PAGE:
Photo On the ridgeAttachment 111459

    After lunch our journey included a steep crumbly rock out crop with a dodgy down climb that raised the sense of exposure significantly. Once off the rock I saw the obstacle had an easy path around it that avoided the whole horrible mess altogether. Oh well, no harm injecting a bit more adventure into the trip.

    The descent into the Crow is via an extensive scree slope. This was Theo’s first time on moving rock so I gave him a bit of an outline what to do. How you pick a line that avoids rocks being kicked down on to your mate and how to jog down the more forgiving sections. Scree travel is a bit like trying to surf on a sea of broken rock with some patches allowing for thrilling speed, then as soon as your confidence rises the ‘going’ inevitably changes to larger ankle twisting rocks. Of course you hit this at speed after the buzz of a good run often resulting in a wipe out. But unlike surfing you don’t go splash into the brine but rather splat onto the greywacke. We both had our moments out on the shingle, while we got to the bottom without the drawing of blood or the breaking of limbs, Theo was hobbling a bit after painfully twisting his knee at one point.

    Photo Theo descending behind a bit of a bow wave of shale.Attachment 111460

    Photo Theo at a distance below, on the screeAttachment 111461

    After gaining the valley bottom we followed the riverbed to enter the bushline. Before long we stumbled out on to the hut clearing. But there were no comfy bunks for us that night, already there were more than 30 hikers vying for the 10 bunks and a small canvas [well nylon actually] township had sprouted on the clearing. Shunning the crowds we kept going to find a flat camping site a down towards the river. Here we put up the tarp and rolled out our bivi bags. Theo retreated into his headphones, we’d had a pretty big day so I’d reckoned he’d earned it. Dad was content just watching the clouds roll about the tops and the change of light as dusk approached. Slow TV on a very wide screen. Bed immediately followed a filling feed of couscous salami and salad.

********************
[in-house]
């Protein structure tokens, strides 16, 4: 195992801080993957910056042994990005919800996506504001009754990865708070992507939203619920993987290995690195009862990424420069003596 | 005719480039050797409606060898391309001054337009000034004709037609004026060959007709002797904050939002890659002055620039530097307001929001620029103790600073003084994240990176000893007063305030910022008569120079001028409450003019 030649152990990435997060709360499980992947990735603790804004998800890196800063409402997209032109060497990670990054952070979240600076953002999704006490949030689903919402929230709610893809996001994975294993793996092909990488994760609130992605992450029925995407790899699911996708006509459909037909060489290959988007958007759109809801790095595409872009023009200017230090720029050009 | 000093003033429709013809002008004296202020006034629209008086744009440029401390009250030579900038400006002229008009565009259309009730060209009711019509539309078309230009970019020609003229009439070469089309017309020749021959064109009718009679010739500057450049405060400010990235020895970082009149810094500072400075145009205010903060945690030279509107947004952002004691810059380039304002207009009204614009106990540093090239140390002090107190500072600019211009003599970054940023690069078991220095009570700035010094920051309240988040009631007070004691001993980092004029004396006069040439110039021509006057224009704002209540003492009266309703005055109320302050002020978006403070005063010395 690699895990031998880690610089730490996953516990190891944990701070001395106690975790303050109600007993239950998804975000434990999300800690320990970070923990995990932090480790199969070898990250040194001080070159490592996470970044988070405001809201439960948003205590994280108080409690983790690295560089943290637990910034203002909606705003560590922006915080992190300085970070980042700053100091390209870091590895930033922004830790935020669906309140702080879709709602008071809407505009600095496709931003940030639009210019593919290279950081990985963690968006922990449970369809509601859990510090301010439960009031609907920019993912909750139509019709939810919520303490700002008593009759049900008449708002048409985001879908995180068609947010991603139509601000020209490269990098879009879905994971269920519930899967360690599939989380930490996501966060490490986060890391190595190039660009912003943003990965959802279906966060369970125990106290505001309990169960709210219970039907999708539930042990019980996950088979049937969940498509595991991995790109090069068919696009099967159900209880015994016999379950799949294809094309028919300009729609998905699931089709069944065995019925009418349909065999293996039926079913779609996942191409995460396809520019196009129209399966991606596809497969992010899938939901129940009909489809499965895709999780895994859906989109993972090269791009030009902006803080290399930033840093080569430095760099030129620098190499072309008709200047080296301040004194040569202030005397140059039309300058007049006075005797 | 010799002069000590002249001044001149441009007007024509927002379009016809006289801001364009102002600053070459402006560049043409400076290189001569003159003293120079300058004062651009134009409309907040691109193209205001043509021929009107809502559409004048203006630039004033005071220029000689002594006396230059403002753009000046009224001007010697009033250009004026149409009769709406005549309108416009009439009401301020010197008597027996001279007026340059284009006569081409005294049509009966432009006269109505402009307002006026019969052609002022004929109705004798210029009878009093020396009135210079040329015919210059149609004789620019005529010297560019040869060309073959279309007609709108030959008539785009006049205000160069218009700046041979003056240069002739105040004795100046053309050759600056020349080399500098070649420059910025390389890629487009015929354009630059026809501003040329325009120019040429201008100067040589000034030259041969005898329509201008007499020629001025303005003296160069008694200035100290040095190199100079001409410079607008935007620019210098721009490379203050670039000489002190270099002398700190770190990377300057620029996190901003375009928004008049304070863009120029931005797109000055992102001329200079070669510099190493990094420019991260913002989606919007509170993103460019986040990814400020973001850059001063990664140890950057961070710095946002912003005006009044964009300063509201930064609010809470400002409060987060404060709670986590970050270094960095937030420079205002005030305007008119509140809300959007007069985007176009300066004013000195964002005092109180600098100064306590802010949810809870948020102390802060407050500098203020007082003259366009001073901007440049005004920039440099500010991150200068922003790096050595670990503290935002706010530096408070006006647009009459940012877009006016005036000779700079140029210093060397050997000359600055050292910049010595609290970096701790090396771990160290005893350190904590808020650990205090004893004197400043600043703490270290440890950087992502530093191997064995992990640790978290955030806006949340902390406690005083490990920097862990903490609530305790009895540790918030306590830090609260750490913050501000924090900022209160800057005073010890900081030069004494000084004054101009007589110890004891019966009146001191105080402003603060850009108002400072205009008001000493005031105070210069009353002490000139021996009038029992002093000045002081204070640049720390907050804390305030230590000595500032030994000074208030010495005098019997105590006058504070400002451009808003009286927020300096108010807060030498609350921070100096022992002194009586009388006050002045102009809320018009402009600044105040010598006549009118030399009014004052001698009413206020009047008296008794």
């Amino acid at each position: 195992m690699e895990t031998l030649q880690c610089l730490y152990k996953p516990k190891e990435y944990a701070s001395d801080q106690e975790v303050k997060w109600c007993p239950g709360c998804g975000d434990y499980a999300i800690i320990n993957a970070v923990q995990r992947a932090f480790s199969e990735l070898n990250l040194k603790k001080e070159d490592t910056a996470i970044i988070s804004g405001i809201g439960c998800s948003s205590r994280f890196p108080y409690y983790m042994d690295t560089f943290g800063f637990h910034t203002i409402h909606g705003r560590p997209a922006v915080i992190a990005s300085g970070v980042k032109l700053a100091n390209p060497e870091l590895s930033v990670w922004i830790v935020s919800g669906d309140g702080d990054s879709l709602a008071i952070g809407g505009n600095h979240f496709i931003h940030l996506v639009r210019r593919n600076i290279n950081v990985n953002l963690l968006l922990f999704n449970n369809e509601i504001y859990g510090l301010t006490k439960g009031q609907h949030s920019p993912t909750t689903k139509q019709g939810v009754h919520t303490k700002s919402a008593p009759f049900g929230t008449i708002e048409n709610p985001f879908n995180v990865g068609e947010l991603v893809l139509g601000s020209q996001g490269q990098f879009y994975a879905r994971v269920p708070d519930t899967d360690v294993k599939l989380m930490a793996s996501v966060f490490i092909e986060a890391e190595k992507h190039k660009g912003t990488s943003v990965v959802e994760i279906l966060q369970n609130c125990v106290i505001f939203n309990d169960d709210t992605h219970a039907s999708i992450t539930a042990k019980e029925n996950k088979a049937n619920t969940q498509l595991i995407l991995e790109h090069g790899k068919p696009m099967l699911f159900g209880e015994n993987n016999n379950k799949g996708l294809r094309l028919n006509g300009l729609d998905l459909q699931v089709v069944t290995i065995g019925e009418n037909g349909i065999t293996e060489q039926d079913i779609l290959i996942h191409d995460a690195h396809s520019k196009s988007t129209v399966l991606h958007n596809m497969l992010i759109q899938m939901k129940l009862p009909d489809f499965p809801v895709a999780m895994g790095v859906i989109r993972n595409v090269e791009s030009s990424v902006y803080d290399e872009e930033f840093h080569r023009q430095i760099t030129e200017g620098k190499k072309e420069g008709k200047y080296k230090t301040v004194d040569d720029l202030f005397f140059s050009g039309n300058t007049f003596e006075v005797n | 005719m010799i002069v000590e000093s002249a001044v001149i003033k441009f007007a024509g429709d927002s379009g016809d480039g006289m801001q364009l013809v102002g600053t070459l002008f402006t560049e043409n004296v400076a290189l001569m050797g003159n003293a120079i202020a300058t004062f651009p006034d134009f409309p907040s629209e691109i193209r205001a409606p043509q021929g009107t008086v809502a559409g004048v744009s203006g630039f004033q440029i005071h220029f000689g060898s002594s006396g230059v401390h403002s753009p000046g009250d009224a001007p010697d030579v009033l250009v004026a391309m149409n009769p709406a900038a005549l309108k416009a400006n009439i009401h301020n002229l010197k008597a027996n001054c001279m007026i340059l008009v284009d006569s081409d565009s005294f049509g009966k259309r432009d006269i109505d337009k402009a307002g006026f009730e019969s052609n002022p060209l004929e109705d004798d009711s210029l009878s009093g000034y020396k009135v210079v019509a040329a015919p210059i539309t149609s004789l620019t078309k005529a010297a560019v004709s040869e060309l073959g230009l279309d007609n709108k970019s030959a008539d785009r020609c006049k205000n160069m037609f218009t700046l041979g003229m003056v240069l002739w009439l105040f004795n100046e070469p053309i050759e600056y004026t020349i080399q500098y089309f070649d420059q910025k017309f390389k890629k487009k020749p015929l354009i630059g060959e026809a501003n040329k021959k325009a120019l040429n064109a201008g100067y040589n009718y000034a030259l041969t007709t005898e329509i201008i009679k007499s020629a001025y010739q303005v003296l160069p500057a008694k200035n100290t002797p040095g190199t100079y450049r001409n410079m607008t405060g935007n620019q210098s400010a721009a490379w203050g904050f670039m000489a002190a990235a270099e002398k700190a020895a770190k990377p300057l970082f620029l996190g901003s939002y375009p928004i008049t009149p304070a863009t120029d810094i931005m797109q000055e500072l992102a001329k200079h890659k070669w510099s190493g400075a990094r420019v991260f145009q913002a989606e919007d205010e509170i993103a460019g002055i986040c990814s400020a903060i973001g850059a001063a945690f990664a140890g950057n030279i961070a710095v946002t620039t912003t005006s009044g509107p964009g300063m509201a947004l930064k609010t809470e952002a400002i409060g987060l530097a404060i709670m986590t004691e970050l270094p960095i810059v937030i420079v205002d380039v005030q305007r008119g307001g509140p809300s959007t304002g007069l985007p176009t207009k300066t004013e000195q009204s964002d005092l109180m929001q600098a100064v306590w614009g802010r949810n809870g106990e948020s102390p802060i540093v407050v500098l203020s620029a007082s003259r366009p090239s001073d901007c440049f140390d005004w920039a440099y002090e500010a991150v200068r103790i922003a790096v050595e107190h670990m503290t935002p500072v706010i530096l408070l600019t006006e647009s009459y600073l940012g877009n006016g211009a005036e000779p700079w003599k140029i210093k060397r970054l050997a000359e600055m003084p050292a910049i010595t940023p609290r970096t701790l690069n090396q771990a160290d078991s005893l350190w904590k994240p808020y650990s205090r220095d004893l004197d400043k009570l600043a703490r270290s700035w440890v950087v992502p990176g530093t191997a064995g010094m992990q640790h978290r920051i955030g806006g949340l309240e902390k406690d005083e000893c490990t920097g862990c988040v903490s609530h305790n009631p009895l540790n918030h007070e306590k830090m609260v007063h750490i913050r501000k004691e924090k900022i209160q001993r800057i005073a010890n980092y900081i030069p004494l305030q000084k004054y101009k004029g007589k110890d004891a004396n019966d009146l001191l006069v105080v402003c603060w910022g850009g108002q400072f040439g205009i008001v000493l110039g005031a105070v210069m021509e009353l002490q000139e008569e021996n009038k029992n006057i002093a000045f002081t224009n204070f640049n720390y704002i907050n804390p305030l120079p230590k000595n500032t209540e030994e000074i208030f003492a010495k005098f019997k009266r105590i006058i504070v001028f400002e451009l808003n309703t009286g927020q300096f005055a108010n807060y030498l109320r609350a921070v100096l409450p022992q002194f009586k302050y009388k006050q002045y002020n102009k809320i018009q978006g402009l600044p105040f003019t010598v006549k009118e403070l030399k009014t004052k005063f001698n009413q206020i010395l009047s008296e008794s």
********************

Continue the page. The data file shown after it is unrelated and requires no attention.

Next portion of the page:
Photo HutAttachment 111462

    Next morning over breakfast Theo chatted about previous trips especially our two exotic overseas ones. We missed the novelty of having Aussie roo’s grazing around camp or Canadian elk bugling nearby. We had the local substitute of a bold kea that was taking a little too much interest in our food and gear, I think we’d both agreed we’d rather we had to defend camp from a parrot than a bear!

    Theo with his injured knee was taking care with his foot placement, but after the exertions of yesterday’s climb our amble down the Crow was pretty relaxing. A k or two from camp and I spotted a Whio on a boulder alongside the tumbling stream. I’ve come across a few over the years but this was Theo’s first encounter with his namesake. By the way he rolled his eyes I could tell he got a buzz from the sighting too.

    Photo Whio
    Photo Whio

    We made pretty good time down the valley and then out onto the Waimak. At the highway I left Theo to gorge himself on our left over food as I trekked into the village to get the car. Theo’s big effort over the last two days was rewarded by a second visit to the Sheffield Pie Shop on our way home. So on the basis of this the tramp has been classified as an all-time favourite of my son’s.
    Attached Images Attached Images            

  2. #2
    Member Micky Duck's Avatar
    Join Date
    Apr 2015
    you big meaner you..... keep it up.